Here's some good news for light and moderate drinkers. A new study by National Institutes of Health has found that consuming light to moderate alcohol does not increase the risk of all-site cancer. Researchers have in fact found that light drinking significantly decreases the risk.
Similarly, light to moderate consumption was not associated with site-specific cancers of the lung, colorectum, breast, or prostate, the study revealed.
It evaluated the separate and combined effects of the frequency of alcohol consumption and the average quantity of alcohol drunk per occasion and how that relates to mortality risk from individual cancers as well as all cancers.
The analysis is based on repeated administrations of the National Health Interview Survey in the US, assessing more than 300,000 subjects who suffered over 8,000 deaths from cancer.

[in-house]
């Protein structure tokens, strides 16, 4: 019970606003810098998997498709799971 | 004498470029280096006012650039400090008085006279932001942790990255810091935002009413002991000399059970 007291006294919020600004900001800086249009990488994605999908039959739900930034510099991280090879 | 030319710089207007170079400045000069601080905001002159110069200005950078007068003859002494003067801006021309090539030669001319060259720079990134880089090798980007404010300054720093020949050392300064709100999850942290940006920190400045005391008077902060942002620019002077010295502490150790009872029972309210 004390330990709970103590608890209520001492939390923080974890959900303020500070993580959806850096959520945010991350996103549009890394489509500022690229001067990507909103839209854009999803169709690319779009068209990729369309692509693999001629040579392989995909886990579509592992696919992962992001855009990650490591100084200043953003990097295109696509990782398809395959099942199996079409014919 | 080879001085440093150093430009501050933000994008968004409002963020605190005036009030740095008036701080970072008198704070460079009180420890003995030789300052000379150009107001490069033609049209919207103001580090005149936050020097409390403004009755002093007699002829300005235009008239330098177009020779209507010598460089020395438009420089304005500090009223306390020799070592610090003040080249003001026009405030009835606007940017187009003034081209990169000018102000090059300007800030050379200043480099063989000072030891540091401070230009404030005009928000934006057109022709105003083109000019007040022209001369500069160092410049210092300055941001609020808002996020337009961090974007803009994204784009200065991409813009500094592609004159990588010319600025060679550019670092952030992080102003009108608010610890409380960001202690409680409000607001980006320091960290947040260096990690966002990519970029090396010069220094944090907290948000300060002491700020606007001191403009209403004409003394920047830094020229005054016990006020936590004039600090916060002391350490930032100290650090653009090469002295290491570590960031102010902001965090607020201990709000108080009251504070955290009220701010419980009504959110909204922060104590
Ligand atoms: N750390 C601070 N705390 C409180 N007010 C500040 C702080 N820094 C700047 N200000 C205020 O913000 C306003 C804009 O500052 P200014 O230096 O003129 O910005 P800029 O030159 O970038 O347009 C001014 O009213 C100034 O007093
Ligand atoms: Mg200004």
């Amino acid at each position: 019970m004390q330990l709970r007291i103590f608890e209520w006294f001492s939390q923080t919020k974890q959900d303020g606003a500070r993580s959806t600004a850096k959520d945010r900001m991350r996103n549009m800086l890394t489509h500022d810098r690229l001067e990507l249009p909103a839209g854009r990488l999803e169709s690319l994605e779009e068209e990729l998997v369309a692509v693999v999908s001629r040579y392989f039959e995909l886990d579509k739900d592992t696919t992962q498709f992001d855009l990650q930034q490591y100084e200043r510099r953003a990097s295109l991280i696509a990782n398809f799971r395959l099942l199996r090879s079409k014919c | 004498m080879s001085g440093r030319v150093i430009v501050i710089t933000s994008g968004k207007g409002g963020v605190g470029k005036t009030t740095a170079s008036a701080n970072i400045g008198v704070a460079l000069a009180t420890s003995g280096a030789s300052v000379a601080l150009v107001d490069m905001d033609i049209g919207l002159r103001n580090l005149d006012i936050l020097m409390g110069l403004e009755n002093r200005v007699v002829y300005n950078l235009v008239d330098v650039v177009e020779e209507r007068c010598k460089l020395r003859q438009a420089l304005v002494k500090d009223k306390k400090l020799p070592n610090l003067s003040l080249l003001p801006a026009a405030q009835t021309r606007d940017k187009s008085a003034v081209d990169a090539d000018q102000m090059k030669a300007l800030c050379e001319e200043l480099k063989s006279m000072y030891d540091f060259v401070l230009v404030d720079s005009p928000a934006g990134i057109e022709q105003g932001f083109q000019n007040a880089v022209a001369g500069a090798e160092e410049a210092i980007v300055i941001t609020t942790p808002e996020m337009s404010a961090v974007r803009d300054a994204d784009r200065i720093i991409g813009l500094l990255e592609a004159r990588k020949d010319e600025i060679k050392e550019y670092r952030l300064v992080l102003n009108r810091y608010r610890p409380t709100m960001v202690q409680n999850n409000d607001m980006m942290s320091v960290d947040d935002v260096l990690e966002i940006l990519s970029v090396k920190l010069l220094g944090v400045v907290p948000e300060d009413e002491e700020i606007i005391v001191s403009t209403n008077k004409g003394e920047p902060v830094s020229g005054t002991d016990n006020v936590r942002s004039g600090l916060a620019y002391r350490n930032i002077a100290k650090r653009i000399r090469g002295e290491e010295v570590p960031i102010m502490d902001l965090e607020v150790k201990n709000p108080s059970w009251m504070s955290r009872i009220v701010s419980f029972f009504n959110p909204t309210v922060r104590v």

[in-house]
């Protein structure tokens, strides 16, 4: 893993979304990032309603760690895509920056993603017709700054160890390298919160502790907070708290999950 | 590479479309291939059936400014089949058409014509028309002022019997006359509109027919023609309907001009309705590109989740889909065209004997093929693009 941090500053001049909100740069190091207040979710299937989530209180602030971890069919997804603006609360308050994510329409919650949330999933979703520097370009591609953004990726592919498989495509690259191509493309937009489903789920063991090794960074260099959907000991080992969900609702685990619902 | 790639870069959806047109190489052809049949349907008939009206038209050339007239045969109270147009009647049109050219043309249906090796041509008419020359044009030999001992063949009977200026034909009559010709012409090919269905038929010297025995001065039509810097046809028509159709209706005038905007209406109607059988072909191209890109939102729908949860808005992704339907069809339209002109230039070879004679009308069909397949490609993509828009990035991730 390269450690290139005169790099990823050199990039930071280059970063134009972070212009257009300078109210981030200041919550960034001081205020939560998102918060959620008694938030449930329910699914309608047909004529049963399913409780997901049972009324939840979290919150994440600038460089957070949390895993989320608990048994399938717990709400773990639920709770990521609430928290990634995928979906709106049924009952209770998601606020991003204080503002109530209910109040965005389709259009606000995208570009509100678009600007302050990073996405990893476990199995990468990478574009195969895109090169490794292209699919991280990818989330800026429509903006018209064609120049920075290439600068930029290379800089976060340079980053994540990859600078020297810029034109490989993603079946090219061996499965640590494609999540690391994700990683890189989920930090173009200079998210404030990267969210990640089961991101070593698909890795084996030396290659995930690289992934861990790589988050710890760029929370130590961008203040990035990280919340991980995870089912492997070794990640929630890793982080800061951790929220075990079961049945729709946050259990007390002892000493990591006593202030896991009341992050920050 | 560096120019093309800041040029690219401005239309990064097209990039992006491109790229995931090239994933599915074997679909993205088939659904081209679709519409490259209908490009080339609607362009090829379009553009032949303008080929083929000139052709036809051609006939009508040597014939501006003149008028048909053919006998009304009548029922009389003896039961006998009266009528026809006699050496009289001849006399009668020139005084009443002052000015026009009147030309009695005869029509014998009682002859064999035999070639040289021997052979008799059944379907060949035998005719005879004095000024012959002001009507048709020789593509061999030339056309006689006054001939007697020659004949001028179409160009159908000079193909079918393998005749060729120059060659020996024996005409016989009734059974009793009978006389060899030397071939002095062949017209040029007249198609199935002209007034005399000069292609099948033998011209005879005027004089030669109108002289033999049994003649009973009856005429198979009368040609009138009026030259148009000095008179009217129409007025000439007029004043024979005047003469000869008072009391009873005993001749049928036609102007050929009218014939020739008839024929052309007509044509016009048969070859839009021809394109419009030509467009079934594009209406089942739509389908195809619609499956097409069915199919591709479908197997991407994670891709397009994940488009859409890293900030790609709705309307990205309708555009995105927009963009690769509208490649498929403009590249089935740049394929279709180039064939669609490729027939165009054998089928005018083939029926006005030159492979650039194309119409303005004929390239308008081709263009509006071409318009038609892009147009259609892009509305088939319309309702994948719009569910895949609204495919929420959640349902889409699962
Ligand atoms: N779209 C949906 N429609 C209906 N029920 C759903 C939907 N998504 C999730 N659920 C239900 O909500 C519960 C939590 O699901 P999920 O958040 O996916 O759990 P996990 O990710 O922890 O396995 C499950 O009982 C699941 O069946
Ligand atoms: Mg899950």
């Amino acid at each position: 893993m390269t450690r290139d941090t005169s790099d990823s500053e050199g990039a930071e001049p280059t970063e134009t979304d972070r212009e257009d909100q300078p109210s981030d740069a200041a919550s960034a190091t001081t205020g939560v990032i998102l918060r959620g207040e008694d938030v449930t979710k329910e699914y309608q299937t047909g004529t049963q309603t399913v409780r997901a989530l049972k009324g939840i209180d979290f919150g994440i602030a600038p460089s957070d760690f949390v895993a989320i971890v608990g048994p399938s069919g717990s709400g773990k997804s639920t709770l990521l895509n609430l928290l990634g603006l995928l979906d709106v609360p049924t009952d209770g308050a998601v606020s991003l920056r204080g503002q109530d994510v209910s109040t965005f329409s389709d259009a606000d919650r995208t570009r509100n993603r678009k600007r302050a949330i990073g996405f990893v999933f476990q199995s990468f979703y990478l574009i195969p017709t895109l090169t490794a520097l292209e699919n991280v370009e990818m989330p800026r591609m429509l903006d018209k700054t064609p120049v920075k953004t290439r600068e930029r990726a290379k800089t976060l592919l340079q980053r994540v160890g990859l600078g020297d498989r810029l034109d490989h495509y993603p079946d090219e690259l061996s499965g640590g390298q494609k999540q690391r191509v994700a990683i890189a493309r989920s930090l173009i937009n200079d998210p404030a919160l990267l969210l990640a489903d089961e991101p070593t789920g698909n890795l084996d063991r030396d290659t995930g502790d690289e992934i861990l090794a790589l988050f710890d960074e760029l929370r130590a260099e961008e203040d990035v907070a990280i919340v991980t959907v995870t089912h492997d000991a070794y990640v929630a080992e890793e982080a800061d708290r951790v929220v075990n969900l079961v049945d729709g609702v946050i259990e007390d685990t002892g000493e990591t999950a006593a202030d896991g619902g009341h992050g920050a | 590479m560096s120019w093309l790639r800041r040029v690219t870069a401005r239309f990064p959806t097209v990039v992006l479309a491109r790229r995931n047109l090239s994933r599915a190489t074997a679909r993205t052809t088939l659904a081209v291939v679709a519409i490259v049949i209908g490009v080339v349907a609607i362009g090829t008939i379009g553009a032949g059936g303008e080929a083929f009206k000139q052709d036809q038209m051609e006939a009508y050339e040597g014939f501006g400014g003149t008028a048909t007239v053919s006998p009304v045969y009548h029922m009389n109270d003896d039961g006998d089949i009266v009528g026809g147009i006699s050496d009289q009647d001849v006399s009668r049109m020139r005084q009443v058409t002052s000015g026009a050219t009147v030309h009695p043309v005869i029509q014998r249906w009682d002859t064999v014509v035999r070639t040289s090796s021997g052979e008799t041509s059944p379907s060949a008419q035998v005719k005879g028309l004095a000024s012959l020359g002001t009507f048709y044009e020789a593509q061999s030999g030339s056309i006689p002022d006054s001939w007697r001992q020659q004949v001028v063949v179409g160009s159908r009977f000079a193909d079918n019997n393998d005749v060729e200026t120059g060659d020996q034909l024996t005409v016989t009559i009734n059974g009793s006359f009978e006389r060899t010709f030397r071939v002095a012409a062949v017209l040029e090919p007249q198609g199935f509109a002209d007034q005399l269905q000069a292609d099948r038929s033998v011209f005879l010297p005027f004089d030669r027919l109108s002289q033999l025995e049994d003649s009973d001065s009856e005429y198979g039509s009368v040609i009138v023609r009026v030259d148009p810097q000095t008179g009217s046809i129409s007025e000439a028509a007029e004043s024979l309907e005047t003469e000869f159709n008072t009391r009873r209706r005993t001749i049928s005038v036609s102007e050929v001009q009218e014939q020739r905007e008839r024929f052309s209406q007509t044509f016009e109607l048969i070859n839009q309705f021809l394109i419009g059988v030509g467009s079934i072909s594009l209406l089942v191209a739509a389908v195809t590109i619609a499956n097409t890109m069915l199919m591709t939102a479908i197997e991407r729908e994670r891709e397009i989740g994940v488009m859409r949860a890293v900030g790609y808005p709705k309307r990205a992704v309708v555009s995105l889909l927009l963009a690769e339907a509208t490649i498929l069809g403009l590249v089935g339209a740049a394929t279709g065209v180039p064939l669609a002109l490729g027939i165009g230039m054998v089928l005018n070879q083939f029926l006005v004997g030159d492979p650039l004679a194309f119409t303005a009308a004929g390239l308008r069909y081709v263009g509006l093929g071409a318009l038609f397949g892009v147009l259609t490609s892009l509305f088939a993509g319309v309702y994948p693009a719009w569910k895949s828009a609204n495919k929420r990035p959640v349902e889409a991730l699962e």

As quantity consumed increased from 1 drink on drinking days to 3 or more drinks on drinking days, risk of all-site cancer mortality increased by 22percent among all participants.
Moderate drinking consistently showed no effect in the analysis, and only heavier drinking was associated with an increase in all-site cancer risk.
For site-specific cancers, an increase in risk of lung cancer was seen for heavier drinkers, with a tendency for less cancer among light drinkers.
In another study, for all-site cancer and for lung cancer, results again showed an increase in risk only for drinkers reporting greater amounts of alcohol.
The data also revealed an increase in cancer risk from more frequent drinking among women but not among men.
For colorectal, prostate, and breast cancer, there is no clear pattern of an increase in risk from quantity of alcohol consumed.
For frequency of drinking, again there is a suggestion of an increase in mortality risk with more frequent drinking, although the trends are not statistically significant.